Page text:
Starting your own business is an exciting time and you should revel in the exhilarating thrill of your new possibilities. Many entrepreneurs never experience the jubilation of opening the doors to their business for the first time. If you have gotten to this point, you are doing something right. Enjoy the moment.
As exciting as the first day of operation is, it is also a time to ensure that you are putting yourself in a position to succeed. Opening the doors is one thing; keeping them open is something different altogether. According to the U.S. Small Business Administration, half of all small businesses don’t make it past the first five years. For many of those failed businesses, it is in the area of finances that they faltered the most. Learning from their errors can help you avoid similar pitfalls so that you can be in the percentage of small businesses that make it. In particular, avoid the following errors:
Lack of initial cash
Having enough money to open the doors and having enough to operate successfully may not be the same thing. Opening a business without the proper amount of capital in place can close the doors quickly. This doesn’t mean that you must have every position filled or every asset purchased. You can certainly grow a business as you evolve. You must have enough money to stick to your business plan, however. Even more importantly, you must have a substantial amount of cash reserves on hand in case business doesn’t take off quite like you anticipated.
Lack of an emergency fund
Along with have the initial cash necessary to get the business off the ground, you must also have, or immediately grow, an emergency fund. All successful companies have contingency plans and yours must be no different. Experts advise having enough emergency cash to operate your business for a minimum of two or three months. Of course, the hope is that you’ll never have to dip into this fund, but it needs to be there in case.
Avoiding (or planning for) late payments (yours or theirs)
Let’s start with theirs. Extending credit to your customers is fine, if the terms of that credit are clearly defined. You must do everything you can to build up your client base, but that doesn’t mean giving away the farm for free. Allowing customers to buy your goods/services on credit is fine, but it is recommended that you establish guidelines that require all invoices to be paid within 14-21 days. Giving customers any longer is asking for trouble. At the very least, you should avoid granting anything outside of a month.
As far as your own accounts, keeping them current is important for several reasons. First, you want to keep your credit score as high as possible, especially when starting a new business. You also want to build quality business relationships and not paying on time can prevent those from being formed. Finally, if you believe in business karma, you will understand the philosophy that believes that bills paid on time will result in invoices paid on time.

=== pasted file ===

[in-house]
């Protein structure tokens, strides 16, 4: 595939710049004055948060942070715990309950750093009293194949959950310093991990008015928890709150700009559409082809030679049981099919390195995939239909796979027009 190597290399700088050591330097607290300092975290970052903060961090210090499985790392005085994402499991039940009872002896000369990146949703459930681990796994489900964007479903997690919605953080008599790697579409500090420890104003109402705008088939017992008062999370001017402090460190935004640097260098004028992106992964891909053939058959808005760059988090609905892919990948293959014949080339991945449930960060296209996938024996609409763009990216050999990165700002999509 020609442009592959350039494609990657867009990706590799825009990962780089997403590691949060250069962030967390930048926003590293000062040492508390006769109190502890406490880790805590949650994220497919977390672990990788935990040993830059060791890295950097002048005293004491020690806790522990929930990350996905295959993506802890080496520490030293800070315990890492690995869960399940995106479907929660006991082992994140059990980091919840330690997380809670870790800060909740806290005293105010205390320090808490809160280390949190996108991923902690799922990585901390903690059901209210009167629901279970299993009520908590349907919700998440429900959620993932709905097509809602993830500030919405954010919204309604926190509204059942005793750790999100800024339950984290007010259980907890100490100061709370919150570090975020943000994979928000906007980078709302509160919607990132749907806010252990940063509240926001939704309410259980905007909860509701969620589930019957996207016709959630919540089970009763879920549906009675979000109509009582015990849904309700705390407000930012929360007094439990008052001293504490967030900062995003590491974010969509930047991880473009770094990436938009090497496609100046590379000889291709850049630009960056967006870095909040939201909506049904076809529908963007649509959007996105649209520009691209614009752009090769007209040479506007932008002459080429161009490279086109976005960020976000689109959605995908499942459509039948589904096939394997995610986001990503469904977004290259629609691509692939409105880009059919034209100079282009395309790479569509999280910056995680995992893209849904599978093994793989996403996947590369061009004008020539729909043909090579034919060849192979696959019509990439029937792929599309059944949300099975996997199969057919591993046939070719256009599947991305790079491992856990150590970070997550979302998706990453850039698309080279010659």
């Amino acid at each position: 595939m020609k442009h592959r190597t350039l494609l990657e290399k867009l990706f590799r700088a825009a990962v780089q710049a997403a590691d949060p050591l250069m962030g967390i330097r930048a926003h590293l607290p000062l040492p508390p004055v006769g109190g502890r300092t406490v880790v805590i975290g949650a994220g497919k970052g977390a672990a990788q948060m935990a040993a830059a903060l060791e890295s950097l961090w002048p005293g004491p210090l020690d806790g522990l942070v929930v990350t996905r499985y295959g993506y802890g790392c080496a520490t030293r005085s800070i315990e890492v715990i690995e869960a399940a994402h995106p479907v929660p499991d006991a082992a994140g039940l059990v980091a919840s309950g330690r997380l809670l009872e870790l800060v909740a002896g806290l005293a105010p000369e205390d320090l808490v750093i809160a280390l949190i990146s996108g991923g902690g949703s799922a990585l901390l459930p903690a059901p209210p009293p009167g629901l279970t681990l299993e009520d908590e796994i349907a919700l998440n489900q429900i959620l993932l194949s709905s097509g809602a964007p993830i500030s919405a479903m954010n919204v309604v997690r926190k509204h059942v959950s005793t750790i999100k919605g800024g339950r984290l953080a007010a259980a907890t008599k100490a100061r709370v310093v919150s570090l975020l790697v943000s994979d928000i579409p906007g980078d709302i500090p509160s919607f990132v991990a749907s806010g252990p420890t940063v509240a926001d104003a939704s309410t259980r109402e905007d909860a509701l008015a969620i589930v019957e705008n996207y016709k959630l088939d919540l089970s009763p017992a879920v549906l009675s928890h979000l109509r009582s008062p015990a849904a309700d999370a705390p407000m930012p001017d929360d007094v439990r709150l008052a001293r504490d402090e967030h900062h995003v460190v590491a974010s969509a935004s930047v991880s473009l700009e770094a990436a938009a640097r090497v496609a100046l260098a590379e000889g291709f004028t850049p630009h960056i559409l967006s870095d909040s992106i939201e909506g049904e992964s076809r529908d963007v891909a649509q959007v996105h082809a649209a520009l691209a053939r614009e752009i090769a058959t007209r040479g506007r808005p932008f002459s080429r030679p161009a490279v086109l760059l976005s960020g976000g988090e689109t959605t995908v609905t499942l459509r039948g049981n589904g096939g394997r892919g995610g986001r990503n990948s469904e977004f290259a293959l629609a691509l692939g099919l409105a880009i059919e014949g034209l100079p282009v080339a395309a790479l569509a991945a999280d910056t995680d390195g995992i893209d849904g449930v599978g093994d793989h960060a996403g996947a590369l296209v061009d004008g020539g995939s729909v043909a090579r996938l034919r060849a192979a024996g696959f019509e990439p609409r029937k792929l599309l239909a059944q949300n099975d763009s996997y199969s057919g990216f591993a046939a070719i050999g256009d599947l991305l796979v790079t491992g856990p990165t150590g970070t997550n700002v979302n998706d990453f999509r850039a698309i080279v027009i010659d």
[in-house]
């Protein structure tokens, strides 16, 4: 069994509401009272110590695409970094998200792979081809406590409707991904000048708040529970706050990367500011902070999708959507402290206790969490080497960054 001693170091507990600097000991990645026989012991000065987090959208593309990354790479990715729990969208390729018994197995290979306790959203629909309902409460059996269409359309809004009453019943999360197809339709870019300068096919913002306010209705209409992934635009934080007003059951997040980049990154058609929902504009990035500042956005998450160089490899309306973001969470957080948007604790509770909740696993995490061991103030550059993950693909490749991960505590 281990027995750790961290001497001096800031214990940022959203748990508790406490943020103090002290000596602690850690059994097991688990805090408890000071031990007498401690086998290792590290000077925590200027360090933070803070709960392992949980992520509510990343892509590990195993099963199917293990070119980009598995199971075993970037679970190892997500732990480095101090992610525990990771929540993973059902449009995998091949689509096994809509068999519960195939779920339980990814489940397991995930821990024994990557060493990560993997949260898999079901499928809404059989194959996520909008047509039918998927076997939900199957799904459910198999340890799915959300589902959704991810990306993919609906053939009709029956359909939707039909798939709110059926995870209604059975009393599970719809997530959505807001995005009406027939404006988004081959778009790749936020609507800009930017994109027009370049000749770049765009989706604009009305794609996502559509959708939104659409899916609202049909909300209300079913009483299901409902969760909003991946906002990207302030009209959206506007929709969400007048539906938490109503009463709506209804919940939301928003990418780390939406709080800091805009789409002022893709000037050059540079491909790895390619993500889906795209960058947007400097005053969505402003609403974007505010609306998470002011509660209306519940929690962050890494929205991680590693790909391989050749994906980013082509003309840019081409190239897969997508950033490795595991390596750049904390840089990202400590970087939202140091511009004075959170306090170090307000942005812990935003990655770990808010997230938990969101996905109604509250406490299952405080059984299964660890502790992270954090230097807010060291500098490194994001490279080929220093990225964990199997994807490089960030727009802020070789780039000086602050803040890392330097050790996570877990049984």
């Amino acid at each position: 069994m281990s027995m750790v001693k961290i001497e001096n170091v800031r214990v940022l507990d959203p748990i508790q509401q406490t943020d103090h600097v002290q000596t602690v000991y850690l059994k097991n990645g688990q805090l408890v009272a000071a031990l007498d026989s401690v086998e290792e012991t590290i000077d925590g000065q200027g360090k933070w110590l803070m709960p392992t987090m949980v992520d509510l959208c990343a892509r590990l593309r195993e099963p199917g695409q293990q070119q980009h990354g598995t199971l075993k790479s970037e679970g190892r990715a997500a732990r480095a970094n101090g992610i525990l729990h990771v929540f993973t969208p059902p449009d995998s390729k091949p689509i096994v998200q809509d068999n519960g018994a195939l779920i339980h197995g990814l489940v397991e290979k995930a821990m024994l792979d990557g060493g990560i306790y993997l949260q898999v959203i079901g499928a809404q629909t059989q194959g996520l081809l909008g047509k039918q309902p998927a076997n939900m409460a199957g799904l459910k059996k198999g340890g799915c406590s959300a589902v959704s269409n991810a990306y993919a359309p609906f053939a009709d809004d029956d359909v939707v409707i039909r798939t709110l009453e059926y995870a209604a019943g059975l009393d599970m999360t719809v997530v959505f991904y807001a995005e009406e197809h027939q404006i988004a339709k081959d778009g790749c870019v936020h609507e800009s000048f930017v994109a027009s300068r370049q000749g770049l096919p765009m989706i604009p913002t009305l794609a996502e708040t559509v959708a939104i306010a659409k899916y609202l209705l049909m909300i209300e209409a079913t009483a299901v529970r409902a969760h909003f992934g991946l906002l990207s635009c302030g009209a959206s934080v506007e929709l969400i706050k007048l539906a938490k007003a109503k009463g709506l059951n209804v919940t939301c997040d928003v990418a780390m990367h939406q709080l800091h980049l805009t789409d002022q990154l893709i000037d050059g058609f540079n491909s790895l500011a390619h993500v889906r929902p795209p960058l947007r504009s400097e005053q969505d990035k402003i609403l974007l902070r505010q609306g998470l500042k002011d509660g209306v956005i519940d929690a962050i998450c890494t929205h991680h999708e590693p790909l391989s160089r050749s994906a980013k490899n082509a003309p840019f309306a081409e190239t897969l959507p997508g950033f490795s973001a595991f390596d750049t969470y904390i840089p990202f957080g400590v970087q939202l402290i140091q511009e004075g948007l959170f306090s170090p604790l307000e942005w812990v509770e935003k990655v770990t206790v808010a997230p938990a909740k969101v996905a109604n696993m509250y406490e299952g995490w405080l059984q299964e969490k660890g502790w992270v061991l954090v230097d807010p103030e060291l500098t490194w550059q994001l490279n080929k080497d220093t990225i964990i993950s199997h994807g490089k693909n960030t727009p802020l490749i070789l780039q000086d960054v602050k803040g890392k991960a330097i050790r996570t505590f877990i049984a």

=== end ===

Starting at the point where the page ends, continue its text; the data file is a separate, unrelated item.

Failure to stay organized
It isn’t uncommon for entrepreneurs to be strong on vision and weak in financial acumen. You don’t need to be an accountant to run a small business, but you do need to stay organized. Whether you hire someone to do the books or take advantage of the many software programs on the market and keep them yourself, it is imperative that you stay organize. At any given time, you should know exactly where your business stands in terms of capital, accounts payable and receivable, assets, liabilities, etc.
Not separating business and personal finances
Your business and personal finances should never mix. Let me say that again, your business and personal finances should never mix. If the worse happens and your business fails, you cannot afford for that to take you down personally as well. It can be tempting to dip into the profits from time to time, but the success of your company depends on your ability to keep things separate. You should have clearly defined accounts for both your personal and your business finances. Do I need to say it again? They need to stay separate.
Not paying off debt with high APRs
Debt is usually inevitable when starting your own business. You will likely have a business credit card to two, accounts payable, and a mortgage. Not paying off those debts with high APRs, however, can prevent you from ever crawling out of that hole. Refinancing or consolidating debt are two ways to save money while maintaining your positive credit scores. Always know what interest rates you are paying on your accounts and consistently look for ways to lower them.
Not shopping around for lenders
Not all lenders are the same and if you paid attention to the point listed above, you will understand why it is important to shop around. There are other things to keep in mind as well, such as hidden fees or penalties, whether the interest is fixed or variable, and credit bureau reporting procedures. Doing your home work ahead of time can save you time, money, and heartache down the road. Don’t ever settle.
Not sticking to your business plan
The bottom line is that you need to be prepared. Develop a plan, and then follow it. It sounds easier than it is, but it is possible and important. Create a business plan that includes finances, a growth strategy, and a contingency plan and then stick to it like glue. You can adjust the plan six months or a year down the road if need be, but until then, consider it the law of the land.